Mitigating ammonia and PM generation of cage-free henhouse litter with solid additive and liquid spray

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2018-01-01
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Chai, Lilong
Zhao, Yang
Wang, Tong
Liu, Kai
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Xin, Hongwei
Distinguished Professor Emeritus
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Soupir, Michelle
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Agricultural and Biosystems Engineering

Since 1905, the Department of Agricultural Engineering, now the Department of Agricultural and Biosystems Engineering (ABE), has been a leader in providing engineering solutions to agricultural problems in the United States and the world. The department’s original mission was to mechanize agriculture. That mission has evolved to encompass a global view of the entire food production system–the wise management of natural resources in the production, processing, storage, handling, and use of food fiber and other biological products.

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In 1905 Agricultural Engineering was recognized as a subdivision of the Department of Agronomy, and in 1907 it was recognized as a unique department. It was renamed the Department of Agricultural and Biosystems Engineering in 1990. The department merged with the Department of Industrial Education and Technology in 2004.

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1905–present

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  • Department of Agricultural Engineering (1907–1990)

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Abstract

A number of chain restaurants, retailers, and grocers in the U.S. have pledged to source only cage-free (CF) eggs in the foreseeable future (e.g., by 2025) due to marketing reasons or concerns over animal welfare. However, CF housing has some inherent challenges, and a predominant one is poor air quality, i.e., ammonia gas (NH3) and particulate matter (PM), and increased emissions. Spraying a liquid agent such as electrolyzed water (EW) can effectively suppress PM generation of CF henhouse litter. However, liquid spray can enhance NH3 generation because it increases the litter moisture content (LMC). Application of acidic liquid to the litter would help control NH3 while suppressing PM, but con-cerns arise about the potential corrosive effect of acidic liquid on housing equipment. To overcome this dilemma, this study evaluated the effect of applying PLT, a commercial poultry litter additive (LA), on NH3 emissions of CF hen litter while spraying it with neutral EW (NEW) at a rate of 25 mL kg-1 dry litter d-1. The PLT application rates were 0.3, 0.6, and 0.9 kg m-2, denoted as Low-LA, Med-LA, and High-LA, respectively. CF litter was placed inside dynamic emission chambers and automatically stirred to mimic hen scratching. PLT was topically applied onto the litter on day 1; NEW was sprayed daily for 11 d, followed by a 3 d non-spray period (i.e., 14 d per trial); and each regimen was replicated four times. The ammonia emission rate (ER) of the control (no LA), Low-LA, Med-LA, and High-LA regimens (mean SE) was, respectively, 0.76 0.05, 0.55 0.06, 0.37 0.04, and 0.16 0.02 g kg-1 dry litter d-1, i.e., 28% to 79% reduction by the treatments. The NH3 reduction efficiency was linearly proportional to the PLT application rate, with higher application rate resulting in lower litter pH (p < 0.05). At the end of each trial (d14), the Med-LA and High-LA regimens still showed relatively low NH3 emissions, suggesting the need for a longer measurement period in future studies. The NEW spray increased LMC by up to 60% after 11 once-a-day sprays, which reduced PM2.5, PM10, and TSP levels from 3.83, 6.39, and 7 mg m-3 to 0.07, 0.14, and 0.15 mg m-3, respectively. After a 3 d spray suspension, the PM levels rebounded to 0.72, 1.02, and 1.12 mg m-3 for PM2.5, PM10, and TSP, respectively, due to decreased LMC. Field verification of the mitigation efficacy and an economic assessment of the method are warranted.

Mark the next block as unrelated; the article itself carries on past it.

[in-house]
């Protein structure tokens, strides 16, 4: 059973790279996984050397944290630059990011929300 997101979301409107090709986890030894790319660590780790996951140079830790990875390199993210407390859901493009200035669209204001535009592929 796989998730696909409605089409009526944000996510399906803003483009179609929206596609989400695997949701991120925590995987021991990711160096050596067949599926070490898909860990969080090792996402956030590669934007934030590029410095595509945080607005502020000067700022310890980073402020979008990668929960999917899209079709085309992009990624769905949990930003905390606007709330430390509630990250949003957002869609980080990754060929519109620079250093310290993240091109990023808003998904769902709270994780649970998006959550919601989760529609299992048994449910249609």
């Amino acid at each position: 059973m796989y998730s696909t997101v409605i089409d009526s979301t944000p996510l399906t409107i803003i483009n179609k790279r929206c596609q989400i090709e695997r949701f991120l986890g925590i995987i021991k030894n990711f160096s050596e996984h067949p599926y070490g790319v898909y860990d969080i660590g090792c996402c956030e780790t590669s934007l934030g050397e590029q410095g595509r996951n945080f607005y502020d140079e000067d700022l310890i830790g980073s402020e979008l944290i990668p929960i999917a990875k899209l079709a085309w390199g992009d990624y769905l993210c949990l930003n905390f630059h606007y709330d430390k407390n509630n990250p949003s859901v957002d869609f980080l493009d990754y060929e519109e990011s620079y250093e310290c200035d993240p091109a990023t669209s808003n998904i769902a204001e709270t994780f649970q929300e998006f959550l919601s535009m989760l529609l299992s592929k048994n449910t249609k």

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This article is published as Chai, L., Y. Zhao, H. Xin, T. Wang, M. Soupir, and K. Liu. Mitigating ammonia and PM generations of cage-free henhouse litter with solid additive and liquid spray. Transactions of the ASABE 61, no. 1 (2018): 287-294. DOI: 10.13031/trans.12481. Posted with permission.

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Mon Jan 01 00:00:00 UTC 2018
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